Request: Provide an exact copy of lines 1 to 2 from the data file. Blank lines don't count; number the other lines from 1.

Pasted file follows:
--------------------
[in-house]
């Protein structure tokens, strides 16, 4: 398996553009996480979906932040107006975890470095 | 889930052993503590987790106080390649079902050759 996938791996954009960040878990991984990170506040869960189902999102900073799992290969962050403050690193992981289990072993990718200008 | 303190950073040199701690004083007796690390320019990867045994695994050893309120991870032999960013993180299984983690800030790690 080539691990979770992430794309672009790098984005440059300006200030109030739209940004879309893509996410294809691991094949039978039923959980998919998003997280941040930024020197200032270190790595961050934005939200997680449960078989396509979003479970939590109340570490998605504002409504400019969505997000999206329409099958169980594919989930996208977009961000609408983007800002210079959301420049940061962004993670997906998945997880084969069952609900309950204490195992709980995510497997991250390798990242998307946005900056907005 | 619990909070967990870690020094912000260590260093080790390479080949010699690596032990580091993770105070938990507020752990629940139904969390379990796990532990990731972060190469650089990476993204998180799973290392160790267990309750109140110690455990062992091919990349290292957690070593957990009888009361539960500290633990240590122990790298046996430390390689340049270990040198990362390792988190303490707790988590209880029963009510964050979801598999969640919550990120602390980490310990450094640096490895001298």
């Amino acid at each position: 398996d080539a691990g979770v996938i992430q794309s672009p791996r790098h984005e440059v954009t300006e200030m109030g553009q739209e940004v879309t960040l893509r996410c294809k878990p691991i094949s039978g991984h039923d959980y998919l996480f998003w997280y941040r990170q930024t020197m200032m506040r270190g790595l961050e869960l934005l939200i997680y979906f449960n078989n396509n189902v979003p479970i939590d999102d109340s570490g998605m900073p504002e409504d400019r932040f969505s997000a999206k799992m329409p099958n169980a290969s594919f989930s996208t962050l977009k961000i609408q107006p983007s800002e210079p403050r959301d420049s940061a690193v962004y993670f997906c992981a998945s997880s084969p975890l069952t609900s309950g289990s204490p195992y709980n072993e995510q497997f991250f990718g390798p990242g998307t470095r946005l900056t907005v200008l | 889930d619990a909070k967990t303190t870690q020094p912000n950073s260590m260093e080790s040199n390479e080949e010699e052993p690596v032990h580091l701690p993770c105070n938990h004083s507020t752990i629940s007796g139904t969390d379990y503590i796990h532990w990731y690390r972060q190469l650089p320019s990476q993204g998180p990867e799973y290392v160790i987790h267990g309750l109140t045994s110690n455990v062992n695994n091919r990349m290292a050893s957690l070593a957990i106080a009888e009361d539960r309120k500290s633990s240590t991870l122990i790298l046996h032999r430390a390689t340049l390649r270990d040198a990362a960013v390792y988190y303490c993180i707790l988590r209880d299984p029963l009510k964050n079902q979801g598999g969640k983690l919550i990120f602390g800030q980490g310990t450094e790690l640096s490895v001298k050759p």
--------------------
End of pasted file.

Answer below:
[in-house]
């Protein structure tokens, strides 16, 4: 398996553009996480979906932040107006975890470095 | 889930052993503590987790106080390649079902050759 996938791996954009960040878990991984990170506040869960189902999102900073799992290969962050403050690193992981289990072993990718200008 | 303190950073040199701690004083007796690390320019990867045994695994050893309120991870032999960013993180299984983690800030790690 080539691990979770992430794309672009790098984005440059300006200030109030739209940004879309893509996410294809691991094949039978039923959980998919998003997280941040930024020197200032270190790595961050934005939200997680449960078989396509979003479970939590109340570490998605504002409504400019969505997000999206329409099958169980594919989930996208977009961000609408983007800002210079959301420049940061962004993670997906998945997880084969069952609900309950204490195992709980995510497997991250390798990242998307946005900056907005 | 619990909070967990870690020094912000260590260093080790390479080949010699690596032990580091993770105070938990507020752990629940139904969390379990796990532990990731972060190469650089990476993204998180799973290392160790267990309750109140110690455990062992091919990349290292957690070593957990009888009361539960500290633990240590122990790298046996430390390689340049270990040198990362390792988190303490707790988590209880029963009510964050979801598999969640919550990120602390980490310990450094640096490895001298």